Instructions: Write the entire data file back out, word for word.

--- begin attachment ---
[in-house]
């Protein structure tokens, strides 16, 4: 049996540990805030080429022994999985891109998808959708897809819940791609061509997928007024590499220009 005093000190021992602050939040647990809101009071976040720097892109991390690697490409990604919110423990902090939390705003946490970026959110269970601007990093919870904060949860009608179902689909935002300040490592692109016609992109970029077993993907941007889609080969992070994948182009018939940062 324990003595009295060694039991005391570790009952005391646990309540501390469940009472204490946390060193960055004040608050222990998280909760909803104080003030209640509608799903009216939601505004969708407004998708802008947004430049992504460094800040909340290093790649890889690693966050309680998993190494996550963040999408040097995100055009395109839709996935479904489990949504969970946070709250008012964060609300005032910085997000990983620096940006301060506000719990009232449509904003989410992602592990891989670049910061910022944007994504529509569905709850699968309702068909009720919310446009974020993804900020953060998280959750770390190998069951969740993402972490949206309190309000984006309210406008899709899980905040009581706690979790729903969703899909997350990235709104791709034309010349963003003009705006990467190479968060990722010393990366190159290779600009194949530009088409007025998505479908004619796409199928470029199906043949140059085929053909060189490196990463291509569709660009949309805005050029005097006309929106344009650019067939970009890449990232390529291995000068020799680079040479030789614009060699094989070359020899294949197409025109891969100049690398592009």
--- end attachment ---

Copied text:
[in-house]
């Protein structure tokens, strides 16, 4: 049996540990805030080429022994999985891109998808959708897809819940791609061509997928007024590499220009 005093000190021992602050939040647990809101009071976040720097892109991390690697490409990604919110423990902090939390705003946490970026959110269970601007990093919870904060949860009608179902689909935002300040490592692109016609992109970029077993993907941007889609080969992070994948182009018939940062 324990003595009295060694039991005391570790009952005391646990309540501390469940009472204490946390060193960055004040608050222990998280909760909803104080003030209640509608799903009216939601505004969708407004998708802008947004430049992504460094800040909340290093790649890889690693966050309680998993190494996550963040999408040097995100055009395109839709996935479904489990949504969970946070709250008012964060609300005032910085997000990983620096940006301060506000719990009232449509904003989410992602592990891989670049910061910022944007994504529509569905709850699968309702068909009720919310446009974020993804900020953060998280959750770390190998069951969740993402972490949206309190309000984006309210406008899709899980905040009581706690979790729903969703899909997350990235709104791709034309010349963003003009705006990467190479968060990722010393990366190159290779600009194949530009088409007025998505479908004619796409199928470029199906043949140059085929053909060189490196990463291509569709660009949309805005050029005097006309929106344009650019067939970009890449990232390529291995000068020799680079040479030789614009060699094989070359020899294949197409025109891969100049690398592009």